Browsing around the FS-UAE source code I discovered a 65(S)C02 emulation core, which appears to not be referenced anywhere outside of some CDTV-CR related source file.

Apparently, a CDTV is essentially an Amiga 500 in a slightly different housing. Now, from what I can see, the -CR in CDTV-CR means cost-reduced. (I don't believe the cost-reduction involved swapping the 68000 for a 65C02, that would be quite a silly thing). And the 65C02 is not mentioned anywhere if you google CDTV-CR processor or anything like that.

So what is this emulation core doing in FS-UAE? Or, if it's emulating actual hardware, where is the 65C02?

  • 2
    The non-CR motherboard already has a 4-bit microcontroller on it, the Sanyo LC6554H below the 68000.I suppose they might have upgraded that to a 6502 variant to help cover other logic as well, or something like that, but that microcontroller has a lot of I/O pins (57) and I can't think of anything comparable in the 6502 lines.
    – cjs
    Sep 5, 2019 at 8:47
  • 1
    It's the keyboard controller. It's found inside the keyboard on Amigas with separate keyboards, or on the keyboard PCB if the keyboard is built-in.
    – Brian H
    Sep 5, 2019 at 14:12
  • For the record: the CDTV-CR was indeed a cost reduction project for the CDTV, with 68000 and the ECS chipset at its core. Some prototypes were made and they surfaced on the Internet in these last years, but the product was never advanced to release. Much of the development for it went into the CD32 (which hardware-wise is a mixture of an A1200 + the stuff originally developed for the CDTV-CR).
    – user180940
    Sep 6, 2019 at 12:14

1 Answer 1


Does the Commodore CDTV-CR contain a 65C02 for some reason?

Yes, but it's a rather plain (NMOS) 6500 core.

Or, if it's emulating actual hardware, where is the 65C02?

Hiden in a CSG 6500/1 microcontrollers (*1)

All Amigas used variations thereof. They are basically a 6503 CPU (*2) plus a 6531 RRIOC(*3) with RAM halved to 64 Byte (*4) joint in a single chip. Base type number is (usually) 6570/71.

The Amiga 500 contained the same 6500/1 as the Amiga 3000, here called 6570-36 (part number 328191-02), while the Amiga 1000 had a 6570-33 (*5).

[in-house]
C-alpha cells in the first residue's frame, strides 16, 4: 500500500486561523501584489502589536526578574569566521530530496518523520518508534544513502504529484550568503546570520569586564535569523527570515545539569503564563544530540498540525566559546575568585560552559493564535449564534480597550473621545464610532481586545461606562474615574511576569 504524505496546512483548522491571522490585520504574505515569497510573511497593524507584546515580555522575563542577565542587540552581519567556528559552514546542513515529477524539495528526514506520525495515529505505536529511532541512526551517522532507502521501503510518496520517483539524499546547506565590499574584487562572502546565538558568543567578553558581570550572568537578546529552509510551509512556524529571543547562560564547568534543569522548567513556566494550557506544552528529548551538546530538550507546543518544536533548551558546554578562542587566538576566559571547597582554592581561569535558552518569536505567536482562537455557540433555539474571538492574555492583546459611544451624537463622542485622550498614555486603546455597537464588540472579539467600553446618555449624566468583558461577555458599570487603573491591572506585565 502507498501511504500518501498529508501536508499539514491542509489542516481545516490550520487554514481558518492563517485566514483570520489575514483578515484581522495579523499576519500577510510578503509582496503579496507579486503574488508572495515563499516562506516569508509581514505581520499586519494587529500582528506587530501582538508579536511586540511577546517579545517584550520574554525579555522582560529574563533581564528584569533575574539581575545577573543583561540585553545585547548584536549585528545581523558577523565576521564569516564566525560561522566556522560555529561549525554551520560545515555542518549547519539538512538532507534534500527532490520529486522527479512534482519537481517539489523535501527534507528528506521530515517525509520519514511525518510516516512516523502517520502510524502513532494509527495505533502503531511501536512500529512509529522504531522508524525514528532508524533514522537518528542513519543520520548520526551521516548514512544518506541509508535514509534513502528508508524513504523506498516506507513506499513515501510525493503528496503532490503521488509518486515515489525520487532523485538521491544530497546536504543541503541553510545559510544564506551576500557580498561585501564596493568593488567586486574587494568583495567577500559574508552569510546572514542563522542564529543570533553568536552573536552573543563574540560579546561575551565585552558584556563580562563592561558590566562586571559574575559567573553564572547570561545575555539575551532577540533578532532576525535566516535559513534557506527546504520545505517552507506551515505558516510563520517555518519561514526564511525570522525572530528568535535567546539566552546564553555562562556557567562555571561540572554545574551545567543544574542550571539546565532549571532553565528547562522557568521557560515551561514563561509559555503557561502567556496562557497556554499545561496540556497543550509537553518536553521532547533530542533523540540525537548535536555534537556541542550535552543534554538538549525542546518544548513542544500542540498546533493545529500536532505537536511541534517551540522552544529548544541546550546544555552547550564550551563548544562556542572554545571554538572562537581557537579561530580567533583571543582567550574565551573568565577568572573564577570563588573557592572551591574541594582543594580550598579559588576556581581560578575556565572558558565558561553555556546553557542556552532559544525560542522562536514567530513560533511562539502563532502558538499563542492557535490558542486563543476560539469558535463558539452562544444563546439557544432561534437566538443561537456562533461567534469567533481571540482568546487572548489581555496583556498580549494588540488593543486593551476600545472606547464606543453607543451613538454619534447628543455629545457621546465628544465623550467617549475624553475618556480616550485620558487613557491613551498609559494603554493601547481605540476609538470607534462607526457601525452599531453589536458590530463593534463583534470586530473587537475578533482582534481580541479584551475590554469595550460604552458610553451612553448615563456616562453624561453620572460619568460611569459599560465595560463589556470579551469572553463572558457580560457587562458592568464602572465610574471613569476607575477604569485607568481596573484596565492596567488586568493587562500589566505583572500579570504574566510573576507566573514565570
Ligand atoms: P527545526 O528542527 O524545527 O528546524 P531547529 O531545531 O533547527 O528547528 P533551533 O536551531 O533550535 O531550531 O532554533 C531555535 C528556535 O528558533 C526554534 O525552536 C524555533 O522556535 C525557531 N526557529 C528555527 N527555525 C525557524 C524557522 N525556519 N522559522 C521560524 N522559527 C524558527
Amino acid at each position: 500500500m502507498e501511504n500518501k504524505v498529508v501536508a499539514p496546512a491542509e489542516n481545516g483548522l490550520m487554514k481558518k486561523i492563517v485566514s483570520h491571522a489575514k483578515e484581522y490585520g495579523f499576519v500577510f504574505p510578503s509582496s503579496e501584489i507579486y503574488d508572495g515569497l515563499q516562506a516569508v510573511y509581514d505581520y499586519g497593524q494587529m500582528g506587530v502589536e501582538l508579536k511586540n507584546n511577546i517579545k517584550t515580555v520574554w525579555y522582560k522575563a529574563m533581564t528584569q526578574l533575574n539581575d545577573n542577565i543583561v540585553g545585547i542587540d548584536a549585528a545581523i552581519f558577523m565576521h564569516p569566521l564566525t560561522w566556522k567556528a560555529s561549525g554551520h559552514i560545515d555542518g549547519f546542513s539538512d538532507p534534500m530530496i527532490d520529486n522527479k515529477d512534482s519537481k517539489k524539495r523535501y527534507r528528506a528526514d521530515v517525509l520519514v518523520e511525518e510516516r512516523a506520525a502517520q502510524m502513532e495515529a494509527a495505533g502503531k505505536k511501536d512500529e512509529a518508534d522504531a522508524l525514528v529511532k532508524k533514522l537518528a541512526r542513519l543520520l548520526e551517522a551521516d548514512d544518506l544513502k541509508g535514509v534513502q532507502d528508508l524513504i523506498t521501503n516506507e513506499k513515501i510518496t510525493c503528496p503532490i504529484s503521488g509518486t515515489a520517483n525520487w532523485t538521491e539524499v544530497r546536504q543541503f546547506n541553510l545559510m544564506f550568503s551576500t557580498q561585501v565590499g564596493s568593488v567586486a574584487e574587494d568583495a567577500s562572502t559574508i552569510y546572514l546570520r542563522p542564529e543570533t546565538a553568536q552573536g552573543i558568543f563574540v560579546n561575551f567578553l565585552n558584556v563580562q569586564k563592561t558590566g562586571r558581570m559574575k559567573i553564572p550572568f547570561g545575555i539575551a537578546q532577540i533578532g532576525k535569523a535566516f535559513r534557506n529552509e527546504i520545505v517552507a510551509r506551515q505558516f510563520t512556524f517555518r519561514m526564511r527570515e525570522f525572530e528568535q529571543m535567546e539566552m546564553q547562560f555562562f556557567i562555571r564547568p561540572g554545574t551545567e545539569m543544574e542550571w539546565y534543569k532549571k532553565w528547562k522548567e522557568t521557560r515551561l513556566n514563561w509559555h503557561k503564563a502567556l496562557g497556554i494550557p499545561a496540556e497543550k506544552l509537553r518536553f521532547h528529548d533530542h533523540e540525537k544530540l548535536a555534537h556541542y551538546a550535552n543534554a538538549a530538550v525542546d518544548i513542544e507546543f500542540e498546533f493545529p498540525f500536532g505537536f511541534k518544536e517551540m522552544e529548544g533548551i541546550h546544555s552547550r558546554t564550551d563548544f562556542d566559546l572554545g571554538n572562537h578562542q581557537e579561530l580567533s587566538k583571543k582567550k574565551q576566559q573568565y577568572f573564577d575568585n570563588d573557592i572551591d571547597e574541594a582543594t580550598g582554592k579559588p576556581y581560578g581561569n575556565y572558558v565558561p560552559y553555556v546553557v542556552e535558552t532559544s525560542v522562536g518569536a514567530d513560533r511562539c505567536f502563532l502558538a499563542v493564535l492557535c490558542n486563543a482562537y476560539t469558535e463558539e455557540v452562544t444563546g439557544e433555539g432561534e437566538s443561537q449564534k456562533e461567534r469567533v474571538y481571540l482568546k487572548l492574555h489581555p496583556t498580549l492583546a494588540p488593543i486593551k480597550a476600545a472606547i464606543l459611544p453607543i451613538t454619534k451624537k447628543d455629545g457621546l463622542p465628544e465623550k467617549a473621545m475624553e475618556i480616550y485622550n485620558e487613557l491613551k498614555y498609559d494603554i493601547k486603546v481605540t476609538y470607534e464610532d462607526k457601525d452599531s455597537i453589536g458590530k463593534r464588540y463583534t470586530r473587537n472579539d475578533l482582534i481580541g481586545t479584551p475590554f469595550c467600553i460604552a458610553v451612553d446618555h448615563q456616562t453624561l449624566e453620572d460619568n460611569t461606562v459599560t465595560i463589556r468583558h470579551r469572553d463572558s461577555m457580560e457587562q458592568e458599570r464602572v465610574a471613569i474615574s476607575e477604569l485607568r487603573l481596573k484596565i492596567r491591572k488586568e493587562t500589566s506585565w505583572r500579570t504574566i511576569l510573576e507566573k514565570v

For the CDTV a version named "Remote Control Input Converter" was made to handle things like joystick input. It got no chip type stamped on, but a part number (252609-02).

The CD-1221 Keyboard itself did contain another 6500/1, this time stamped as 6571R6PD, part number 315107-01, doing the matrix scan much like with any other Amiga keyboard.

So you see, there may be even more than just one 6500 with a CDTV.

See this fine page for more details of 6500/1 usage within Commodore products as well as pinout and usage for the CDTV.

*1 - As the name hints, they are not really a MOS/CSG design at all, but Rockwell's first 6500 microcontroller.

*2 - Internal address bus is just 12 bit (PC is still 16).

*3 - The 6531 RRIOC (ROM-RAM-I/O-COUNTER) is a less known type of the 653x family. Mostly like a 6530, but as well available in a quite unusual 52 pin DIP offering additional Ports C (8 bit output) and D (4 bit input only), as well as battery backup for the RAM. It offered 128 Byte RAM and 2 KiB ROM

*4 - Or a 6503 CPU plus a 6532 RIOT with RAM halved to 64 Bytes plus a 6540 ROM and modified ports. Or a 6503 CPU plus 6530 RRIOT with ROM doubled to 2 KiB and Pick your choice. In any case it's a selection of chip components used before arranged to form the 6570.

*5 - The postfix seams to denote a ROM version/revision, much like it was always done by MOS/CSG when it came devices containing ROM, like with the 6530 RRIOT or 6540 ROM.

  • Incidentally, the distinction between the NMOS 6502 and 65C02 cores is irrelevant for emulation, provided the software uses only documented NMOS opcodes and avoids the various NMOS bugs. This would usually be the case for microcontroller firmware.
    – Chromatix
    Sep 5, 2019 at 20:13
  • @Chromatix You're right for most parts, wouldn't it be for tiny incompatibilities. Incompatibilities that may be less relevant on 'normal' software but could break tight coded controllers. Keep in mind, bugs can be features. So using a C02 emulation can be less desirable. Then again, I think it's pure theoretical, as, AFAIK, the ROM content of these controllers are still unknown, so it may not be emulated at all or with the real code.
    – Raffzahn
    Sep 5, 2019 at 20:39
  • @Wilson Well, they listen to certain commands, so yes it can do stuff as requested - that is, unless your question is if 6502 code can be downloaded and executed, then it's no. They are ROM programmed and have only a very tiny amount of RAM - less than an Atari 2600 :))
    – Raffzahn
    Dec 17, 2019 at 10:08

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